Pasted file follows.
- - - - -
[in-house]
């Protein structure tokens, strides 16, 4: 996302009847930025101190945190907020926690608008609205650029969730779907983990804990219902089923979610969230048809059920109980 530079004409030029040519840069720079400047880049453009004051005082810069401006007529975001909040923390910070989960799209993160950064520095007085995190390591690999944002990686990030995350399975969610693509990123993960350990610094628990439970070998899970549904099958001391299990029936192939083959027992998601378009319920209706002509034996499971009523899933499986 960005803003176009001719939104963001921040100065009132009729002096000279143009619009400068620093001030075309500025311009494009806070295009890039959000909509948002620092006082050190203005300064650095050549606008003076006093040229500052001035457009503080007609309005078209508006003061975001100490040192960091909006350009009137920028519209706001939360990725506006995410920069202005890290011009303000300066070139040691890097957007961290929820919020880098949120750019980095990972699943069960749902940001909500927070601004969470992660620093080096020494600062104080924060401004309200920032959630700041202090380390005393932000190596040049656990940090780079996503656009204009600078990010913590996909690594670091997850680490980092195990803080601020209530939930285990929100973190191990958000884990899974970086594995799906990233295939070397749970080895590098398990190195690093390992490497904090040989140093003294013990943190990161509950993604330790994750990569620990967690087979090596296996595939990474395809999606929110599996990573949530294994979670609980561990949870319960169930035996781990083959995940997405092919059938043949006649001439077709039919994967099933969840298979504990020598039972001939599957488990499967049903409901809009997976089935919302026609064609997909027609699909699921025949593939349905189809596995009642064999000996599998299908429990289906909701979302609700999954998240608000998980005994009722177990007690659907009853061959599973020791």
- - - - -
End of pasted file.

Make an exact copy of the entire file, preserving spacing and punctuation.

[in-house]
């Protein structure tokens, strides 16, 4: 996302009847930025101190945190907020926690608008609205650029969730779907983990804990219902089923979610969230048809059920109980 530079004409030029040519840069720079400047880049453009004051005082810069401006007529975001909040923390910070989960799209993160950064520095007085995190390591690999944002990686990030995350399975969610693509990123993960350990610094628990439970070998899970549904099958001391299990029936192939083959027992998601378009319920209706002509034996499971009523899933499986 960005803003176009001719939104963001921040100065009132009729002096000279143009619009400068620093001030075309500025311009494009806070295009890039959000909509948002620092006082050190203005300064650095050549606008003076006093040229500052001035457009503080007609309005078209508006003061975001100490040192960091909006350009009137920028519209706001939360990725506006995410920069202005890290011009303000300066070139040691890097957007961290929820919020880098949120750019980095990972699943069960749902940001909500927070601004969470992660620093080096020494600062104080924060401004309200920032959630700041202090380390005393932000190596040049656990940090780079996503656009204009600078990010913590996909690594670091997850680490980092195990803080601020209530939930285990929100973190191990958000884990899974970086594995799906990233295939070397749970080895590098398990190195690093390992490497904090040989140093003294013990943190990161509950993604330790994750990569620990967690087979090596296996595939990474395809999606929110599996990573949530294994979670609980561990949870319960169930035996781990083959995940997405092919059938043949006649001439077709039919994967099933969840298979504990020598039972001939599957488990499967049903409901809009997976089935919302026609064609997909027609699909699921025949593939349905189809596995009642064999000996599998299908429990289906909701979302609700999954998240608000998980005994009722177990007690659907009853061959599973020791």